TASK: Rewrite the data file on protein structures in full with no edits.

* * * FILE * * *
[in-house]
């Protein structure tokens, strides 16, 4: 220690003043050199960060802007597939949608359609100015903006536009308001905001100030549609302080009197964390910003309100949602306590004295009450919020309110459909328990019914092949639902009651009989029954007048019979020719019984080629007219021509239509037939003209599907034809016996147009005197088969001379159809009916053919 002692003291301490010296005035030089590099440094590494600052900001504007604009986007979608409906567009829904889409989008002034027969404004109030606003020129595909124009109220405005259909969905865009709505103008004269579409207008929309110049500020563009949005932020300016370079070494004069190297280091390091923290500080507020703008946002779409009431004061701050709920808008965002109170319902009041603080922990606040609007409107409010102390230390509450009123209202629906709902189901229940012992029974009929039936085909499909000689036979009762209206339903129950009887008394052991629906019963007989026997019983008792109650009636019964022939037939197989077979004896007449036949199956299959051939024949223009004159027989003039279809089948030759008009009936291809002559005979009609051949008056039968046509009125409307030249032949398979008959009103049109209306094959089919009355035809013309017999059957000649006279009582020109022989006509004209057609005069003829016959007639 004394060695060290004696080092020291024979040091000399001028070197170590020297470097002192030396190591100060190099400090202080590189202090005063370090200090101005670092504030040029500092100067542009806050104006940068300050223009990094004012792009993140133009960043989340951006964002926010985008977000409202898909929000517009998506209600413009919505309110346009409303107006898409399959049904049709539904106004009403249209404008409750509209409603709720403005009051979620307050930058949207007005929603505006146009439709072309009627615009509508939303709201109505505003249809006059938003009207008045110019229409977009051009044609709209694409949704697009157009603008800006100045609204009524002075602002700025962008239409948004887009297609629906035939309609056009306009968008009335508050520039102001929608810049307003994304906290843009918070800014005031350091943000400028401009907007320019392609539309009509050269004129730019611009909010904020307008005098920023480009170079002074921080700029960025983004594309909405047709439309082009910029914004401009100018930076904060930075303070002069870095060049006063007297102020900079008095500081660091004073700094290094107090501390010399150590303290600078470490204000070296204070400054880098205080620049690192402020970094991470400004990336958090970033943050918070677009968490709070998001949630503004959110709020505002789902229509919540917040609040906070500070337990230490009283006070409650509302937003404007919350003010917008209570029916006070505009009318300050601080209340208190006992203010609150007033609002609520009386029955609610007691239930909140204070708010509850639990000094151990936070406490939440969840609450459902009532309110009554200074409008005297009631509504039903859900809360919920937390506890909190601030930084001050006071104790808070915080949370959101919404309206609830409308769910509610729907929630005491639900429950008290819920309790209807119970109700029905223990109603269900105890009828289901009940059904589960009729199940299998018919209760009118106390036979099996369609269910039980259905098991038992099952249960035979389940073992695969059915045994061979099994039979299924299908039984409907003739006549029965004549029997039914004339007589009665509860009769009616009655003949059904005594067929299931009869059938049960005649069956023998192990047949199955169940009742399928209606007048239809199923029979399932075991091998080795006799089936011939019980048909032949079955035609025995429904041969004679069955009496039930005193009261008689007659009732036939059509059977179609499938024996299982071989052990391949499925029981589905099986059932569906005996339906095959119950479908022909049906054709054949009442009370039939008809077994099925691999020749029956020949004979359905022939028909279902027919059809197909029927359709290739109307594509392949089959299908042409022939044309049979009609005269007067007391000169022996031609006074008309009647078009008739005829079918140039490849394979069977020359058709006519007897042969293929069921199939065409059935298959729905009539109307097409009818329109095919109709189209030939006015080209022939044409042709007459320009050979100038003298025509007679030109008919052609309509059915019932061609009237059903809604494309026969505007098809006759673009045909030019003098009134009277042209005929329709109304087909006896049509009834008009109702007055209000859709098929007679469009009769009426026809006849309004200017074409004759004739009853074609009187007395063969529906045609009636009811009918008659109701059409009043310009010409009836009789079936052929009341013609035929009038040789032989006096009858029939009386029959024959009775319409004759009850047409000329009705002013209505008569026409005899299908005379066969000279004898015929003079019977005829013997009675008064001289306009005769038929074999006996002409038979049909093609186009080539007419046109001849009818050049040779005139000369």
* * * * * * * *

[in-house]
């Protein structure tokens, strides 16, 4: 220690003043050199960060802007597939949608359609100015903006536009308001905001100030549609302080009197964390910003309100949602306590004295009450919020309110459909328990019914092949639902009651009989029954007048019979020719019984080629007219021509239509037939003209599907034809016996147009005197088969001379159809009916053919 002692003291301490010296005035030089590099440094590494600052900001504007604009986007979608409906567009829904889409989008002034027969404004109030606003020129595909124009109220405005259909969905865009709505103008004269579409207008929309110049500020563009949005932020300016370079070494004069190297280091390091923290500080507020703008946002779409009431004061701050709920808008965002109170319902009041603080922990606040609007409107409010102390230390509450009123209202629906709902189901229940012992029974009929039936085909499909000689036979009762209206339903129950009887008394052991629906019963007989026997019983008792109650009636019964022939037939197989077979004896007449036949199956299959051939024949223009004159027989003039279809089948030759008009009936291809002559005979009609051949008056039968046509009125409307030249032949398979008959009103049109209306094959089919009355035809013309017999059957000649006279009582020109022989006509004209057609005069003829016959007639 004394060695060290004696080092020291024979040091000399001028070197170590020297470097002192030396190591100060190099400090202080590189202090005063370090200090101005670092504030040029500092100067542009806050104006940068300050223009990094004012792009993140133009960043989340951006964002926010985008977000409202898909929000517009998506209600413009919505309110346009409303107006898409399959049904049709539904106004009403249209404008409750509209409603709720403005009051979620307050930058949207007005929603505006146009439709072309009627615009509508939303709201109505505003249809006059938003009207008045110019229409977009051009044609709209694409949704697009157009603008800006100045609204009524002075602002700025962008239409948004887009297609629906035939309609056009306009968008009335508050520039102001929608810049307003994304906290843009918070800014005031350091943000400028401009907007320019392609539309009509050269004129730019611009909010904020307008005098920023480009170079002074921080700029960025983004594309909405047709439309082009910029914004401009100018930076904060930075303070002069870095060049006063007297102020900079008095500081660091004073700094290094107090501390010399150590303290600078470490204000070296204070400054880098205080620049690192402020970094991470400004990336958090970033943050918070677009968490709070998001949630503004959110709020505002789902229509919540917040609040906070500070337990230490009283006070409650509302937003404007919350003010917008209570029916006070505009009318300050601080209340208190006992203010609150007033609002609520009386029955609610007691239930909140204070708010509850639990000094151990936070406490939440969840609450459902009532309110009554200074409008005297009631509504039903859900809360919920937390506890909190601030930084001050006071104790808070915080949370959101919404309206609830409308769910509610729907929630005491639900429950008290819920309790209807119970109700029905223990109603269900105890009828289901009940059904589960009729199940299998018919209760009118106390036979099996369609269910039980259905098991038992099952249960035979389940073992695969059915045994061979099994039979299924299908039984409907003739006549029965004549029997039914004339007589009665509860009769009616009655003949059904005594067929299931009869059938049960005649069956023998192990047949199955169940009742399928209606007048239809199923029979399932075991091998080795006799089936011939019980048909032949079955035609025995429904041969004679069955009496039930005193009261008689007659009732036939059509059977179609499938024996299982071989052990391949499925029981589905099986059932569906005996339906095959119950479908022909049906054709054949009442009370039939008809077994099925691999020749029956020949004979359905022939028909279902027919059809197909029927359709290739109307594509392949089959299908042409022939044309049979009609005269007067007391000169022996031609006074008309009647078009008739005829079918140039490849394979069977020359058709006519007897042969293929069921199939065409059935298959729905009539109307097409009818329109095919109709189209030939006015080209022939044409042709007459320009050979100038003298025509007679030109008919052609309509059915019932061609009237059903809604494309026969505007098809006759673009045909030019003098009134009277042209005929329709109304087909006896049509009834008009109702007055209000859709098929007679469009009769009426026809006849309004200017074409004759004739009853074609009187007395063969529906045609009636009811009918008659109701059409009043310009010409009836009789079936052929009341013609035929009038040789032989006096009858029939009386029959024959009775319409004759009850047409000329009705002013209505008569026409005899299908005379066969000279004898015929003079019977005829013997009675008064001289306009005769038929074999006996002409038979049909093609186009080539007419046109001849009818050049040779005139000369």